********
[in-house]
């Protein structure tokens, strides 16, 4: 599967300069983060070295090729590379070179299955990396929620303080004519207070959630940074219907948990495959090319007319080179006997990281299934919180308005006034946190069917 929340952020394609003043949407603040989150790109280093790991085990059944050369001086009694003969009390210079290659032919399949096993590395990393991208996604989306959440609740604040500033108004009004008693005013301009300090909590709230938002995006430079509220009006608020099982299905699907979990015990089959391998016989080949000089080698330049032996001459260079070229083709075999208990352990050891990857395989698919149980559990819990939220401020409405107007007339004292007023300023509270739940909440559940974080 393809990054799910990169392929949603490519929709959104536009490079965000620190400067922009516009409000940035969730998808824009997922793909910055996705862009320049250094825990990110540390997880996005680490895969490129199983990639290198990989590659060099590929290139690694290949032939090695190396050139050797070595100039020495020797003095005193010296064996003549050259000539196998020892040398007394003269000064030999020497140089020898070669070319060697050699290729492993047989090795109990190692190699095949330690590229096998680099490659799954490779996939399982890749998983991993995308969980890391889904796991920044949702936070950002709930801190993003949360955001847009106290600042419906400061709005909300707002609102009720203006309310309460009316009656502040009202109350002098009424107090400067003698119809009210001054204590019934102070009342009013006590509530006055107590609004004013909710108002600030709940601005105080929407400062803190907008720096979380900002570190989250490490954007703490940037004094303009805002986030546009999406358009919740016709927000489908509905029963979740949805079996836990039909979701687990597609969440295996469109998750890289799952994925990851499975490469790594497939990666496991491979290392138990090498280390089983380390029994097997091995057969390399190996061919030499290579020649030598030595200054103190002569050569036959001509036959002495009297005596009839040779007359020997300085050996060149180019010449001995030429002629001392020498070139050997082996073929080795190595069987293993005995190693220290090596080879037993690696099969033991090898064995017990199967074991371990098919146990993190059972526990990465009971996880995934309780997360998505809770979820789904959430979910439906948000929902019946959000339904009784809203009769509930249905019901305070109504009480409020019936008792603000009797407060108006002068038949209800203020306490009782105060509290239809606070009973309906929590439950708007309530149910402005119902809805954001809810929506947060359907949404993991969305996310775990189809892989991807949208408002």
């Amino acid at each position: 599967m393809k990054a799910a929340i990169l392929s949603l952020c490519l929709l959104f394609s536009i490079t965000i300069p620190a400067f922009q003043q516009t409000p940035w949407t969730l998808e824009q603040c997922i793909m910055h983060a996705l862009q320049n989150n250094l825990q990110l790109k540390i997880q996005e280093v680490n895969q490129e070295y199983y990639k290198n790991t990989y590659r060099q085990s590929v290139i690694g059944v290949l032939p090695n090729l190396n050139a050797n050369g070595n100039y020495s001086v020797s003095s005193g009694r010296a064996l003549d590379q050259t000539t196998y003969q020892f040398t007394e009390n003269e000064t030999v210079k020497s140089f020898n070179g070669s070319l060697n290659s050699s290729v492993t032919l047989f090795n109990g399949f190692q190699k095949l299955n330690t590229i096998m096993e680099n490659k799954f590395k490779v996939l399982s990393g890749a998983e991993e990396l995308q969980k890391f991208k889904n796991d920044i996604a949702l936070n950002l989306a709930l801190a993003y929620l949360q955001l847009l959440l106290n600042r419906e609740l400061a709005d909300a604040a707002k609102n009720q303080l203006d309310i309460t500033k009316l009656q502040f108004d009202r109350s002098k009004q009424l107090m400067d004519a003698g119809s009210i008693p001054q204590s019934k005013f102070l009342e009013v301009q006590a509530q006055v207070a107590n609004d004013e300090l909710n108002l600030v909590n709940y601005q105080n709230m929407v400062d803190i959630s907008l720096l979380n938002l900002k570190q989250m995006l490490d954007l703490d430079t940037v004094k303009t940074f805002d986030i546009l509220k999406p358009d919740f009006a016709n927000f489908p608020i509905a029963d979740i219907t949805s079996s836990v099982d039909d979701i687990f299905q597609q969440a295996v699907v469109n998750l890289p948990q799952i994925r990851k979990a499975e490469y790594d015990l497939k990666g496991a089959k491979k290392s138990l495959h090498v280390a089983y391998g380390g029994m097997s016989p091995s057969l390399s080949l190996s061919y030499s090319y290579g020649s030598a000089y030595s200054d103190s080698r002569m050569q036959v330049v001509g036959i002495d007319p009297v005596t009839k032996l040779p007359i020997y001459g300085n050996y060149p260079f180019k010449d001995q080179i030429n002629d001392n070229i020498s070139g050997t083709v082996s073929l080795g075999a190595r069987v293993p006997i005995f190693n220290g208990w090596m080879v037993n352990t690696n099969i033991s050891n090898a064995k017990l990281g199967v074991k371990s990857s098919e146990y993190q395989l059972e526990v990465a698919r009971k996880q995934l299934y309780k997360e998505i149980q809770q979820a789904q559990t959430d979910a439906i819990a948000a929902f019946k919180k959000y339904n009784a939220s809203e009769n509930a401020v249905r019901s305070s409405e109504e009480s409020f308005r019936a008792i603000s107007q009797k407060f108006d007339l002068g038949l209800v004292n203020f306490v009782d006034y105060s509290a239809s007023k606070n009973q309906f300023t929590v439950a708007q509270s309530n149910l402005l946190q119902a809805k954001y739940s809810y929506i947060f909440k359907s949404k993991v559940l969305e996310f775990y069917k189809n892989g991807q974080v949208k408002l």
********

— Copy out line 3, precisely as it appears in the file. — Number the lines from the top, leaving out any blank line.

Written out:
């Amino acid at each position: 599967m393809k990054a799910a929340i990169l392929s949603l952020c490519l929709l959104f394609s536009i490079t965000i300069p620190a400067f922009q003043q516009t409000p940035w949407t969730l998808e824009q603040c997922i793909m910055h983060a996705l862009q320049n989150n250094l825990q990110l790109k540390i997880q996005e280093v680490n895969q490129e070295y199983y990639k290198n790991t990989y590659r060099q085990s590929v290139i690694g059944v290949l032939p090695n090729l190396n050139a050797n050369g070595n100039y020495s001086v020797s003095s005193g009694r010296a064996l003549d590379q050259t000539t196998y003969q020892f040398t007394e009390n003269e000064t030999v210079k020497s140089f020898n070179g070669s070319l060697n290659s050699s290729v492993t032919l047989f090795n109990g399949f190692q190699k095949l299955n330690t590229i096998m096993e680099n490659k799954f590395k490779v996939l399982s990393g890749a998983e991993e990396l995308q969980k890391f991208k889904n796991d920044i996604a949702l936070n950002l989306a709930l801190a993003y929620l949360q955001l847009l959440l106290n600042r419906e609740l400061a709005d909300a604040a707002k609102n009720q303080l203006d309310i309460t500033k009316l009656q502040f108004d009202r109350s002098k009004q009424l107090m400067d004519a003698g119809s009210i008693p001054q204590s019934k005013f102070l009342e009013v301009q006590a509530q006055v207070a107590n609004d004013e300090l909710n108002l600030v909590n709940y601005q105080n709230m929407v400062d803190i959630s907008l720096l979380n938002l900002k570190q989250m995006l490490d954007l703490d430079t940037v004094k303009t940074f805002d986030i546009l509220k999406p358009d919740f009006a016709n927000f489908p608020i509905a029963d979740i219907t949805s079996s836990v099982d039909d979701i687990f299905q597609q969440a295996v699907v469109n998750l890289p948990q799952i994925r990851k979990a499975e490469y790594d015990l497939k990666g496991a089959k491979k290392s138990l495959h090498v280390a089983y391998g380390g029994m097997s016989p091995s057969l390399s080949l190996s061919y030499s090319y290579g020649s030598a000089y030595s200054d103190s080698r002569m050569q036959v330049v001509g036959i002495d007319p009297v005596t009839k032996l040779p007359i020997y001459g300085n050996y060149p260079f180019k010449d001995q080179i030429n002629d001392n070229i020498s070139g050997t083709v082996s073929l080795g075999a190595r069987v293993p006997i005995f190693n220290g208990w090596m080879v037993n352990t690696n099969i033991s050891n090898a064995k017990l990281g199967v074991k371990s990857s098919e146990y993190q395989l059972e526990v990465a698919r009971k996880q995934l299934y309780k997360e998505i149980q809770q979820a789904q559990t959430d979910a439906i819990a948000a929902f019946k919180k959000y339904n009784a939220s809203e009769n509930a401020v249905r019901s305070s409405e109504e009480s409020f308005r019936a008792i603000s107007q009797k407060f108006d007339l002068g038949l209800v004292n203020f306490v009782d006034y105060s509290a239809s007023k606070n009973q309906f300023t929590v439950a708007q509270s309530n149910l402005l946190q119902a809805k954001y739940s809810y929506i947060f909440k359907s949404k993991v559940l969305e996310f775990y069917k189809n892989g991807q974080v949208k408002l």